2015 Updates

2015 in Review: 5/4 – 5/10

Last week: Asians, Arnold Schwarzenegger and zombies, and gay panic.

At the Los Angeles Asian Pacific Film Festival, Part Un:

“This is the kind of thing it probably wouldn’t be wise to proclaim at a mainstream film festival. But this is a safe zone. There are few non-Asian people present, so it’s unlikely that an audience member will pop up with an ‘Um, actually’ response. Cheena encourages the irreverent atmosphere, jokingly asking whether there’s a developing ‘Asian Mafia’ within showbiz, ‘And if so, how can we join?'”

At the Los Angeles Asian Pacific Film Festival, Part Deux:

“Asian” is awfully broad. The term can be applied to more than half the Earth’s population, after all, which comes both from the specific geographical region it denotes and a global diaspora. The Los Angeles Asian Pacific Film Festival embraces the kaleidoscope of Asian identity. Which is evident from even the briefest glance at its programming. This was my first year attending the fest, and I wasn’t able to see nearly as many films as I would have liked (I didn’t even see as many as I’d planned to). But even that limited pool demonstrates the cinematic variety that a demographic often shunted aside as a “minority” has to offer.

The D Train Review

The D Train takes the cinematic trend of the “bromance” to a new, strange, and intriguing place, and then fails to do anything new, strange, or intriguing with it. It’s the kind of movie that only would have worked if it were done real indie style (ie without Jack Black and James Marsden) or if we lived in a parallel universe with a more sexually open-minded American public.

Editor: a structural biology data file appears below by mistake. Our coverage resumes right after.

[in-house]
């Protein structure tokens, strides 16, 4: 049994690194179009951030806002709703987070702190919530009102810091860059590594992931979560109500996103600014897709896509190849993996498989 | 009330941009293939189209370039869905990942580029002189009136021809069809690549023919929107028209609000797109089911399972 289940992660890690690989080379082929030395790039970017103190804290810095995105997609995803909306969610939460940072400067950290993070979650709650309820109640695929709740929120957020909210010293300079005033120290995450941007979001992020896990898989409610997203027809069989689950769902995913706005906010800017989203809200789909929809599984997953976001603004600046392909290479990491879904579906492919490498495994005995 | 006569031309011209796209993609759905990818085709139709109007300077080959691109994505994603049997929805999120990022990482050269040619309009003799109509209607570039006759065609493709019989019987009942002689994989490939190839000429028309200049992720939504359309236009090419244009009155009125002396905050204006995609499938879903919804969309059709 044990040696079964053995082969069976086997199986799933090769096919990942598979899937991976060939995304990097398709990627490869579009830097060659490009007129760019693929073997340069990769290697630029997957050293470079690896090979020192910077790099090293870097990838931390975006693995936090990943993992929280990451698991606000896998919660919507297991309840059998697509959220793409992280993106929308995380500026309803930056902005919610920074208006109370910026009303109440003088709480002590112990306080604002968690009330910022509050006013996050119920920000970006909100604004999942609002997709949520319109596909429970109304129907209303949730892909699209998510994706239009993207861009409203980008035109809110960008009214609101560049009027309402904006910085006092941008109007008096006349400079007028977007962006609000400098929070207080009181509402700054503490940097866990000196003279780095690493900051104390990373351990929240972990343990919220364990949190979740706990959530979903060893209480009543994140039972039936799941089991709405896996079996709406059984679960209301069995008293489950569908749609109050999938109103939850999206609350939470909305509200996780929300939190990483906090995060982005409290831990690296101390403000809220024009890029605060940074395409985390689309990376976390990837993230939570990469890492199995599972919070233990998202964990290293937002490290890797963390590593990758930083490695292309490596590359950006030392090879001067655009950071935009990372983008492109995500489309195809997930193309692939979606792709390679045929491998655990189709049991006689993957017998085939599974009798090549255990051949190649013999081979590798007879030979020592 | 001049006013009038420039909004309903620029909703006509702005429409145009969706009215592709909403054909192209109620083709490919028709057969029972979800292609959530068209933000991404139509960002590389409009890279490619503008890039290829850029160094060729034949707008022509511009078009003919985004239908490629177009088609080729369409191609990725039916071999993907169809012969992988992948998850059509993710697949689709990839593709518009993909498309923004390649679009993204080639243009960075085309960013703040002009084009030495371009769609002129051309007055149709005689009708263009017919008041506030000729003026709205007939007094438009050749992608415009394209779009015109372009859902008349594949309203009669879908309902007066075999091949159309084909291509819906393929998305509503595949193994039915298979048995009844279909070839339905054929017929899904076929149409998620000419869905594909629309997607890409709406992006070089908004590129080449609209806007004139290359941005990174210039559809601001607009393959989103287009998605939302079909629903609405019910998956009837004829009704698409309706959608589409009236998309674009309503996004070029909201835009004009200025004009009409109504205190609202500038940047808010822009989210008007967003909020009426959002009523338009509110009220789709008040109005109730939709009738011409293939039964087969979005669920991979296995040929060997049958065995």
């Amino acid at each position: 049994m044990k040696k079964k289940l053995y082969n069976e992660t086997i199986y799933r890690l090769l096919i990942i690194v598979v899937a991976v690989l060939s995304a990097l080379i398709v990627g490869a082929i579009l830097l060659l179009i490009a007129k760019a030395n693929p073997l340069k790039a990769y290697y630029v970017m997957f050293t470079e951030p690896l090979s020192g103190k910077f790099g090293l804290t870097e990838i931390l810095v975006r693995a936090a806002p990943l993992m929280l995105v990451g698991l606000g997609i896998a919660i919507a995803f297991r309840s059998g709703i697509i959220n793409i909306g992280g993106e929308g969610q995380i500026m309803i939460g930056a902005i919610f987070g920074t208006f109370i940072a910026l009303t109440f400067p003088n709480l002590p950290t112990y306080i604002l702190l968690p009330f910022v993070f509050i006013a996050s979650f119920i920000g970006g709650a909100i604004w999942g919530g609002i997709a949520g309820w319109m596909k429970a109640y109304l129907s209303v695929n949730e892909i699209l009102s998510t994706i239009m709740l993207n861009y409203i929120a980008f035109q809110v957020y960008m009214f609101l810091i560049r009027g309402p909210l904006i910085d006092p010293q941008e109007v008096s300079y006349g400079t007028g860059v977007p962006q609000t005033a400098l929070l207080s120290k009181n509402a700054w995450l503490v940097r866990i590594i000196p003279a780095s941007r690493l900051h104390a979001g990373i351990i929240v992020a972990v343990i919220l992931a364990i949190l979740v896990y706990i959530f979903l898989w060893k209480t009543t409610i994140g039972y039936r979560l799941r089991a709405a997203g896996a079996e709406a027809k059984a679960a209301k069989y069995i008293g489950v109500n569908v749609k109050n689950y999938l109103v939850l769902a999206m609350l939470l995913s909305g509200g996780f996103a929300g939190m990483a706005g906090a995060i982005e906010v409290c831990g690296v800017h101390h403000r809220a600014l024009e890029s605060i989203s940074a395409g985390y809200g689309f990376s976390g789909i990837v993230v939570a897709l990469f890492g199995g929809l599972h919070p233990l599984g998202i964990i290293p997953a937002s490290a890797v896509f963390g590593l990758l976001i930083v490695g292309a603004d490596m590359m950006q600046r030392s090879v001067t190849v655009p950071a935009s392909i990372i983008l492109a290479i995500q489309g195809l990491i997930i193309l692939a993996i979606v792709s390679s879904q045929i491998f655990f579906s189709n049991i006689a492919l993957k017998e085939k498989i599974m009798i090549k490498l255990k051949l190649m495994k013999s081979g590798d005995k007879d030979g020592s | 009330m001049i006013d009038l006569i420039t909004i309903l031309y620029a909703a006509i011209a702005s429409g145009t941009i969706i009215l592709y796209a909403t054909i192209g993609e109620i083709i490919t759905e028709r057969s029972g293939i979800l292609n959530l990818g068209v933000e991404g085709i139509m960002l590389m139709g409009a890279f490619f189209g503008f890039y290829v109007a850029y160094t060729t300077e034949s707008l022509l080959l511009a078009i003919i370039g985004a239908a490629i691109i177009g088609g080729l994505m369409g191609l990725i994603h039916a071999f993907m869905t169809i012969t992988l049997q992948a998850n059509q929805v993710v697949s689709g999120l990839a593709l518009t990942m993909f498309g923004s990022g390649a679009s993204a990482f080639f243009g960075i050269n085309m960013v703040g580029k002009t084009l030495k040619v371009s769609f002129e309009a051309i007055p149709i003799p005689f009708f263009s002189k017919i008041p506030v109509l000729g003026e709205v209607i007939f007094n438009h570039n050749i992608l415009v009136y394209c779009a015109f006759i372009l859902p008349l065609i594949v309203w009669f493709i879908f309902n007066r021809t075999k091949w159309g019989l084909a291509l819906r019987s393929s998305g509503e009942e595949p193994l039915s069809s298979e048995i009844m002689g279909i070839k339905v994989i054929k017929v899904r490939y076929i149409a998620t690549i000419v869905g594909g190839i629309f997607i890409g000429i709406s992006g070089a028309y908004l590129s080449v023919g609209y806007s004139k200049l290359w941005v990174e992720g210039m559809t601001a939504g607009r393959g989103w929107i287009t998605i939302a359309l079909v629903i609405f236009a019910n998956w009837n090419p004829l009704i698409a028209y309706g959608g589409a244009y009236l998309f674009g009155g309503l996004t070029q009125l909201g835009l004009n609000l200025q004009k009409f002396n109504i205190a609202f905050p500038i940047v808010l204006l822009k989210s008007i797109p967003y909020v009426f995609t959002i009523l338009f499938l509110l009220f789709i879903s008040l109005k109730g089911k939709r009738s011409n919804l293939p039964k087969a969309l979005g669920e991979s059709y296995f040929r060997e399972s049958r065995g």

Maggie Review

Maggie might have gone completely under the radar, appreciated mainly at Fantastic Fest and by horror aficionados, were it not for the fact that it features Arnold Schwarzenegger. (As Wade, not Maggie. Obviously.) The hulking action star turning up in a low-budget, low-key drama has been a source of curiosity for many, and it’s an effective draw for the film. The most immediate question on potential viewers’ minds will be, “Is he any good in it?”

By Dan Schindel

Born and raised in Maryland and currently based in New York, Dan Schindel is an associate editor at Hyperallergic, freelance culture writer, and available for any copy-editing/proofreading needs you may have. This website was originally a blog called Days of Docs, and chronicled his attempt to watch and review a documentary every single day for a whole year. He was mostly successful at this, and now he knows everything. He puts this knowledge to use by writing about movies, TV, games, books, comics, art, and more.